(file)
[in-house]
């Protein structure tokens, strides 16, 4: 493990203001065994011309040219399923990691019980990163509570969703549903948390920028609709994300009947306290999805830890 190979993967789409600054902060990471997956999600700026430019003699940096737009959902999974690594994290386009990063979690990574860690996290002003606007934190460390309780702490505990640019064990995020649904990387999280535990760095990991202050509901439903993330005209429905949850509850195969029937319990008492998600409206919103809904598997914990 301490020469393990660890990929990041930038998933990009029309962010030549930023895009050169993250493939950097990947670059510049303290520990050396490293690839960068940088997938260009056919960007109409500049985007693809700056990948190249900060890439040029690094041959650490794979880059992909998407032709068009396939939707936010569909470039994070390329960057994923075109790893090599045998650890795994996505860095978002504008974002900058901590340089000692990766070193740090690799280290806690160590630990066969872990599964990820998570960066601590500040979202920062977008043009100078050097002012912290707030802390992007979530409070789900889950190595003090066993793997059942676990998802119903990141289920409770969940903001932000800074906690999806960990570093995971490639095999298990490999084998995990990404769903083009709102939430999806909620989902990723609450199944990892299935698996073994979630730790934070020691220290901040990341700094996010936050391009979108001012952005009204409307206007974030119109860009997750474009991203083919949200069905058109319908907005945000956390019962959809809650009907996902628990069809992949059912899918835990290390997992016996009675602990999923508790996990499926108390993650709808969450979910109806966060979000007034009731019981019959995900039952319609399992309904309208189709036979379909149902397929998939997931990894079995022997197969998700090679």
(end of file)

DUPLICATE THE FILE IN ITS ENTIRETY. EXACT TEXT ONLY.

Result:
[in-house]
């Protein structure tokens, strides 16, 4: 493990203001065994011309040219399923990691019980990163509570969703549903948390920028609709994300009947306290999805830890 190979993967789409600054902060990471997956999600700026430019003699940096737009959902999974690594994290386009990063979690990574860690996290002003606007934190460390309780702490505990640019064990995020649904990387999280535990760095990991202050509901439903993330005209429905949850509850195969029937319990008492998600409206919103809904598997914990 301490020469393990660890990929990041930038998933990009029309962010030549930023895009050169993250493939950097990947670059510049303290520990050396490293690839960068940088997938260009056919960007109409500049985007693809700056990948190249900060890439040029690094041959650490794979880059992909998407032709068009396939939707936010569909470039994070390329960057994923075109790893090599045998650890795994996505860095978002504008974002900058901590340089000692990766070193740090690799280290806690160590630990066969872990599964990820998570960066601590500040979202920062977008043009100078050097002012912290707030802390992007979530409070789900889950190595003090066993793997059942676990998802119903990141289920409770969940903001932000800074906690999806960990570093995971490639095999298990490999084998995990990404769903083009709102939430999806909620989902990723609450199944990892299935698996073994979630730790934070020691220290901040990341700094996010936050391009979108001012952005009204409307206007974030119109860009997750474009991203083919949200069905058109319908907005945000956390019962959809809650009907996902628990069809992949059912899918835990290390997992016996009675602990999923508790996990499926108390993650709808969450979910109806966060979000007034009731019981019959995900039952319609399992309904309208189709036979379909149902397929998939997931990894079995022997197969998700090679």